728 F2d 813 Thomas v. Arn

728 F.2d 813

Kathy THOMAS, Petitioner-Appellant,
Dorothy ARN, Respondent-Appellee.

No. 83-3095.

United States Court of Appeals,
Sixth Circuit.

Submitted Nov. 3, 1983.
Decided March 9, 1984.

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Christopher D. Stanley, Cleveland, Ohio, for petitioner-appellant.


Kathy Thomas, pro se.


Anthony J. Celebrezze, Atty. Gen. of Ohio, Connie Harris, Asst. Atty. Gen., Columbus, Ohio, for respondent-appellee.


Before MERRITT and JONES, Circuit Judges, and JOHNSTONE, District Judge.*


JOHNSTONE, District Judge.


Petitioner, Kathy Thomas, seeks a writ of habeas corpus pursuant to 28 U.S.C. Sec. 2241 for post conviction relief from her Ohio murder conviction for the death of her common law husband, Reuben Daniels. At her trial, Thomas alleged that she shot him in self defense. The evidence at trial established that the decedent was a violent man who had beaten Thomas on a number of occasions, including just before the shooting. In support of her defense, Thomas attempted to offer the testimony of a social worker as an expert witness on "battered wife syndrome." The trial court voir dired the witness, found him unqualified, and held his testimony inadmissible.


On appeal, the Ohio Court of Appeals reversed Thomas's conviction on this issue; however, this ruling was overturned by the Ohio Supreme Court and her conviction reinstated. State v. Thomas, 17 O.Op.2d 397 (Ohio App.1980), reversed, 66 Ohio St.2d 518, 423 N.E.2d 137 (1981). Thomas exhausted all state relief before filing her petition for a writ of habeas corpus in the United States District Court for the Northern District of Ohio, Eastern Division.

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Thomas's petition was referred to a magistrate under 28 U.S.C. Sec. 636(b)(1)(B). The magistrate filed his report and recommended that the petition be denied on May 11, 1982. Title 28 of the United States Code, Section 636(c), provides that Thomas had ten days within which to file written objections, if any, to the magistrate's report. Thomas, represented by counsel, filed a motion for an extension of time to file objections to the report. The motion was granted and Thomas given until June 15, 1982. Thomas, however filed no objections. On September 3, 1982, the district court, Contie, J., considered the record de novo and the recommendation of the magistrate. The court denied the petition of Thomas for a writ of habeas corpus on the same grounds enunciated by the magistrate. From this judgment Thomas filed a timely notice of appeal.


Jurisdiction over the parties and subject matter is appropriate pursuant to 28 U.S.C. Sec. 2241. The court, however, faces the threshold issue raised by the respondent of whether Thomas waived her right to appeal due to her failure to file objections to the report and recommendation of the magistrate.


In United States v. Walters, 638 F.2d 947 (6th Cir.1981), this court held that "... a party shall file objections [to a magistrate's report] with the district court or else waive right to appeal." Id. at 950. But see Britt v. Simi Valley Unified School District, 708 F.2d 452, 453, 454 (9th Cir.1983). The holding in Walters, announced over a year before the report in this case was filed, was given prospective application, and accordingly, is applicable to this action. As required by Walters, the report at issue here contained a warning to the parties that failure to file objections within ten days would result in a waiver of the right to appeal the judgment of the district court.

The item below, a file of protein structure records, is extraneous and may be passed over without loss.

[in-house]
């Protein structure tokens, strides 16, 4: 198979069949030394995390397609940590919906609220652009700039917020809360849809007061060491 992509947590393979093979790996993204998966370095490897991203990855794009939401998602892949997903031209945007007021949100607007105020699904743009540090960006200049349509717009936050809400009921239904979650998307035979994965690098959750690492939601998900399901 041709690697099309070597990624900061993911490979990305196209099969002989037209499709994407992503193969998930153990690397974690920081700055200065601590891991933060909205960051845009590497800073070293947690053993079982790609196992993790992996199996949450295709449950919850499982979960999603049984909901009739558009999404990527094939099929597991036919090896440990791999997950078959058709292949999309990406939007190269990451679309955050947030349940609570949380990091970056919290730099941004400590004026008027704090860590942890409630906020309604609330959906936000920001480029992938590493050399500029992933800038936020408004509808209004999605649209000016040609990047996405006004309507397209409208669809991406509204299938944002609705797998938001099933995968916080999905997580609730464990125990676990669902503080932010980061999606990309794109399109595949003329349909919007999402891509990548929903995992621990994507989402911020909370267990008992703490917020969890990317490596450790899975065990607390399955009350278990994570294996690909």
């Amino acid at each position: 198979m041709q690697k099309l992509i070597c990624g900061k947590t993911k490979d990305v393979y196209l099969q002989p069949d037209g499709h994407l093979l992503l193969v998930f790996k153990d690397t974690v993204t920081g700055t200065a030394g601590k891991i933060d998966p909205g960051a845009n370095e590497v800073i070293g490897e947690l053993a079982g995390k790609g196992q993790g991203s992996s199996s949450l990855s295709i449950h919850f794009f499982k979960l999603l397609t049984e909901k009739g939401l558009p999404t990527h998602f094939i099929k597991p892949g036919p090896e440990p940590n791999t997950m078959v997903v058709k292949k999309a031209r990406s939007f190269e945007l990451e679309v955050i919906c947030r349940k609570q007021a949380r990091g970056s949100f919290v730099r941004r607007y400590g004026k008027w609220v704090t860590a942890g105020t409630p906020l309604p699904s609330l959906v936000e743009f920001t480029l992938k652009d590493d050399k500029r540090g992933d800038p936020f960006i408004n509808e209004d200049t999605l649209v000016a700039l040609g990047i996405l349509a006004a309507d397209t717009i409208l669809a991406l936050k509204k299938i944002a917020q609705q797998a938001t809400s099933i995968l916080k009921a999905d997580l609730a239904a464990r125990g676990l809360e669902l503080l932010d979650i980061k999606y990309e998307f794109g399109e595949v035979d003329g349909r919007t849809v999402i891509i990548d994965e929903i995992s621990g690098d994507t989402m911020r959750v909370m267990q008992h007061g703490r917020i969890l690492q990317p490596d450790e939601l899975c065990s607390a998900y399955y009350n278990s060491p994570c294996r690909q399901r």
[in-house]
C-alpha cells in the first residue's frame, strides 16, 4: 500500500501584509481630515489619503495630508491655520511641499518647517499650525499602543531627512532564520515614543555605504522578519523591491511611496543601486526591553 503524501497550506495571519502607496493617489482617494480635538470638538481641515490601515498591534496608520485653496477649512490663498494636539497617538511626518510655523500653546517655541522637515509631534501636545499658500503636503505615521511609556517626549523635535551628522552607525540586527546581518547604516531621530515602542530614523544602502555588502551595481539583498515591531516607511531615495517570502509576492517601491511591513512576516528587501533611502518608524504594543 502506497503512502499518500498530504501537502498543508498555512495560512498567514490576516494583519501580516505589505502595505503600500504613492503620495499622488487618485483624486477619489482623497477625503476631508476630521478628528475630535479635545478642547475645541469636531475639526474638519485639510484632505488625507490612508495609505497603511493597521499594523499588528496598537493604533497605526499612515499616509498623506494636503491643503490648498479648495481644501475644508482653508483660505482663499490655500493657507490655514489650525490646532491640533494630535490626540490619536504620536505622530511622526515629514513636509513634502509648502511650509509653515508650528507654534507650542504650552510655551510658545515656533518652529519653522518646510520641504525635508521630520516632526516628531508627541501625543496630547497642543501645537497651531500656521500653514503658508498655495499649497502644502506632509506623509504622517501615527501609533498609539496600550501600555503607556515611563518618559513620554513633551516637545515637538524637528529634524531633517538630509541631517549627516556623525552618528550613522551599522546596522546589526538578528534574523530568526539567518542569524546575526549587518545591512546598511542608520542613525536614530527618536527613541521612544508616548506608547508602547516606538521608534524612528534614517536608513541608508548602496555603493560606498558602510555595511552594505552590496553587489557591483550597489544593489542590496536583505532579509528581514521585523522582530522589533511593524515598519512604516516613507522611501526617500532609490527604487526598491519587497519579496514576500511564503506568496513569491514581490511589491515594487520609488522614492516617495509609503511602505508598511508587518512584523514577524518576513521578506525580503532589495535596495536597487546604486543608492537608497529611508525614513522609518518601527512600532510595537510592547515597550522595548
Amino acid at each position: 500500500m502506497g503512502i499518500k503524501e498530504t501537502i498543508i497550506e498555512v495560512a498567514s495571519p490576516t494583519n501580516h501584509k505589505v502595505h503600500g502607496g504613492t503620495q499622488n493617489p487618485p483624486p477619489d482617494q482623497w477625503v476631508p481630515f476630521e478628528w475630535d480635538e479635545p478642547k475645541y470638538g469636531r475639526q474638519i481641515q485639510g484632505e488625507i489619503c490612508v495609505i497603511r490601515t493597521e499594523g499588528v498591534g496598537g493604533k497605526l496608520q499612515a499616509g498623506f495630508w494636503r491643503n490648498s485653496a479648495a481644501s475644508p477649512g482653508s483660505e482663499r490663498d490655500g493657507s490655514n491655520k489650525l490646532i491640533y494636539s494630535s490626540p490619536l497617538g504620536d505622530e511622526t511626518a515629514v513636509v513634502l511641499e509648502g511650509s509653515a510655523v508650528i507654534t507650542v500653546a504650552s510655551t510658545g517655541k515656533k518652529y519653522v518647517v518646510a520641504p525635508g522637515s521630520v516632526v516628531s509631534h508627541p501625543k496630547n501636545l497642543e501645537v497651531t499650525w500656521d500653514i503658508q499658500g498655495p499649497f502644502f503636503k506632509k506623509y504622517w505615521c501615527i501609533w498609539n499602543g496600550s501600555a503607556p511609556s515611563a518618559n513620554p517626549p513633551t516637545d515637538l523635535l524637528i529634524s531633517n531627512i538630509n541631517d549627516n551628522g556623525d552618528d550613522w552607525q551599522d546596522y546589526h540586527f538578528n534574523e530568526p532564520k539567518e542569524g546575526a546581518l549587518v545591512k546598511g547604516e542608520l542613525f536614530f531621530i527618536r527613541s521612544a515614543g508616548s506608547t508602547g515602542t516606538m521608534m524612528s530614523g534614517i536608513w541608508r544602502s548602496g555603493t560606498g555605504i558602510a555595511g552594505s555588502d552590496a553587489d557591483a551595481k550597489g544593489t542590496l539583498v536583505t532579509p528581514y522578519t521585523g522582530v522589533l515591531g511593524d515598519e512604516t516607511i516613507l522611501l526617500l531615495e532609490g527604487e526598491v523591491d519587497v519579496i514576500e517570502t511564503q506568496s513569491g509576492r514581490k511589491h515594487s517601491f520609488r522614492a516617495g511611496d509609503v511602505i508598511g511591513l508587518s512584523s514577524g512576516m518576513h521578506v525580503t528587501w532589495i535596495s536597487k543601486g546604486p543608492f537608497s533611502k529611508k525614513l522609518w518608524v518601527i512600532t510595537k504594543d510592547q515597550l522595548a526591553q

Careful examination of the record reveals that Thomas failed to file written objection to the report and recommendation of the magistrate that her habeas corpus petition be dismissed by the district court. Under such circumstances, Thomas waived further appeal as compelled by this court's interpretation of 28 U.S.C. Sec. 636(b)(1) in United States v. Walters, 638 F.2d 947. Accordingly, the judgment of the United States District Court for the Northern District of Ohio, Eastern Division, dismissing this petition for a writ of habeas corpus is AFFIRMED.


NATHANIEL R. JONES, Circuit Judge, concurring.


I concur in the outcome of this case because, as the majority concludes, United States v. Walters, 638 F.2d 947 (6th Cir.1981) bars Kathy Thomas' right to appeal. I write separately to note that if I were to reach the merits of this case I would grant the writ of habeas corpus. In my view, the trial court's exclusion of expert testimony on the "battered wife syndrome" impugned the fundamental fairness of the trial process thereby depriving Thomas of her constitutional right to a fair trial. Mannino v. International Manufacturing Co., 650 F.2d 846 (6th Cir.1981); Bell v. Arn, 536 F.2d 123 (6th Cir.1976). There is sufficient literature which suggests that the public and thus, juries, do not understand the scope of the problem concerning battered women. See, e.g., Report From the Attorney General & Task Force on Domestic Violence (1978). Furthermore, they tend to be unsympathetic toward battered women. They fail to understand, for instance, why battered women do not leave their partners. Ascertaining a battered woman's state of mind is crucial to a determination of this and other aspects of her behavior. It may bear on the responsibility or lack of it, for her response. In my opinion the expert testimony could have clarified the unique psychological state of mind of the battered woman and should have been admitted by the trial judge. The law cannot be allowed to be mired in antiquated notions about human responses when a body of knowledge is available which is capable of providing insight.


Honorable Edward Johnstone, United States District Court Judge for the Western District of Kentucky, sitting by designation